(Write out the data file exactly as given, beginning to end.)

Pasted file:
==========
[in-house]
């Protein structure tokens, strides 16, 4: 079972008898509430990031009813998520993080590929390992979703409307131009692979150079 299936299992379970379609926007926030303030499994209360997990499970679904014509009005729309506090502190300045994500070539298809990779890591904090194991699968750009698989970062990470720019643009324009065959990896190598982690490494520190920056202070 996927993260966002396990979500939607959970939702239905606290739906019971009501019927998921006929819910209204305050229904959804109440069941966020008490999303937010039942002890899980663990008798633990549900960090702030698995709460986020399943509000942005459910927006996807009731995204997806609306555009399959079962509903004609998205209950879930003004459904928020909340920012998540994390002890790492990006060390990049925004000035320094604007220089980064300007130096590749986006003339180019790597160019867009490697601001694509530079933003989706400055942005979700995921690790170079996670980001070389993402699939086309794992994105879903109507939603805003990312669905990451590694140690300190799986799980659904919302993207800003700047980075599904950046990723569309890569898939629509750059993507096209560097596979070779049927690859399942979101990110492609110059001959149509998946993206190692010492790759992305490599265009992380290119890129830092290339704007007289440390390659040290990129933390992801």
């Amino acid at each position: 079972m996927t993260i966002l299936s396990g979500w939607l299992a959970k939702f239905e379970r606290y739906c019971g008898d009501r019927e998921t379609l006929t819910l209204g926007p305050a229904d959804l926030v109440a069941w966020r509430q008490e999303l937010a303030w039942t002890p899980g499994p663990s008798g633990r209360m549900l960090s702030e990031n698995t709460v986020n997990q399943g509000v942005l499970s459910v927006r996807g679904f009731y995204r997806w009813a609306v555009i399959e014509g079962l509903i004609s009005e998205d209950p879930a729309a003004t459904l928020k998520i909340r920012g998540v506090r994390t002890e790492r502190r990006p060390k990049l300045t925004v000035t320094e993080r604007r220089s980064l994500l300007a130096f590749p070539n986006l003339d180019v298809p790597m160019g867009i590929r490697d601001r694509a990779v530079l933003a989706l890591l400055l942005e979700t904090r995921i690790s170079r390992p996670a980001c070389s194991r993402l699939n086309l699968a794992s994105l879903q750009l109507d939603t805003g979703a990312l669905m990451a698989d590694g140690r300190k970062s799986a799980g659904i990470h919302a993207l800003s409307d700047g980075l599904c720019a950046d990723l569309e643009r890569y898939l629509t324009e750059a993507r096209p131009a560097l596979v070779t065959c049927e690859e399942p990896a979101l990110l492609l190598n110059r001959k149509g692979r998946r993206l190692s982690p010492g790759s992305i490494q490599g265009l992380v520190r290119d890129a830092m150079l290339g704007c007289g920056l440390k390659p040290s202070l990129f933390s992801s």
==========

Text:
[in-house]
């Protein structure tokens, strides 16, 4: 079972008898509430990031009813998520993080590929390992979703409307131009692979150079 299936299992379970379609926007926030303030499994209360997990499970679904014509009005729309506090502190300045994500070539298809990779890591904090194991699968750009698989970062990470720019643009324009065959990896190598982690490494520190920056202070 996927993260966002396990979500939607959970939702239905606290739906019971009501019927998921006929819910209204305050229904959804109440069941966020008490999303937010039942002890899980663990008798633990549900960090702030698995709460986020399943509000942005459910927006996807009731995204997806609306555009399959079962509903004609998205209950879930003004459904928020909340920012998540994390002890790492990006060390990049925004000035320094604007220089980064300007130096590749986006003339180019790597160019867009490697601001694509530079933003989706400055942005979700995921690790170079996670980001070389993402699939086309794992994105879903109507939603805003990312669905990451590694140690300190799986799980659904919302993207800003700047980075599904950046990723569309890569898939629509750059993507096209560097596979070779049927690859399942979101990110492609110059001959149509998946993206190692010492790759992305490599265009992380290119890129830092290339704007007289440390390659040290990129933390992801």
């Amino acid at each position: 079972m996927t993260i966002l299936s396990g979500w939607l299992a959970k939702f239905e379970r606290y739906c019971g008898d009501r019927e998921t379609l006929t819910l209204g926007p305050a229904d959804l926030v109440a069941w966020r509430q008490e999303l937010a303030w039942t002890p899980g499994p663990s008798g633990r209360m549900l960090s702030e990031n698995t709460v986020n997990q399943g509000v942005l499970s459910v927006r996807g679904f009731y995204r997806w009813a609306v555009i399959e014509g079962l509903i004609s009005e998205d209950p879930a729309a003004t459904l928020k998520i909340r920012g998540v506090r994390t002890e790492r502190r990006p060390k990049l300045t925004v000035t320094e993080r604007r220089s980064l994500l300007a130096f590749p070539n986006l003339d180019v298809p790597m160019g867009i590929r490697d601001r694509a990779v530079l933003a989706l890591l400055l942005e979700t904090r995921i690790s170079r390992p996670a980001c070389s194991r993402l699939n086309l699968a794992s994105l879903q750009l109507d939603t805003g979703a990312l669905m990451a698989d590694g140690r300190k970062s799986a799980g659904i990470h919302a993207l800003s409307d700047g980075l599904c720019a950046d990723l569309e643009r890569y898939l629509t324009e750059a993507r096209p131009a560097l596979v070779t065959c049927e690859e399942p990896a979101l990110l492609l190598n110059r001959k149509g692979r998946r993206l190692s982690p010492g790759s992305i490494q490599g265009l992380v520190r290119d890129a830092m150079l290339g704007c007289g920056l440390k390659p040290s202070l990129f933390s992801s």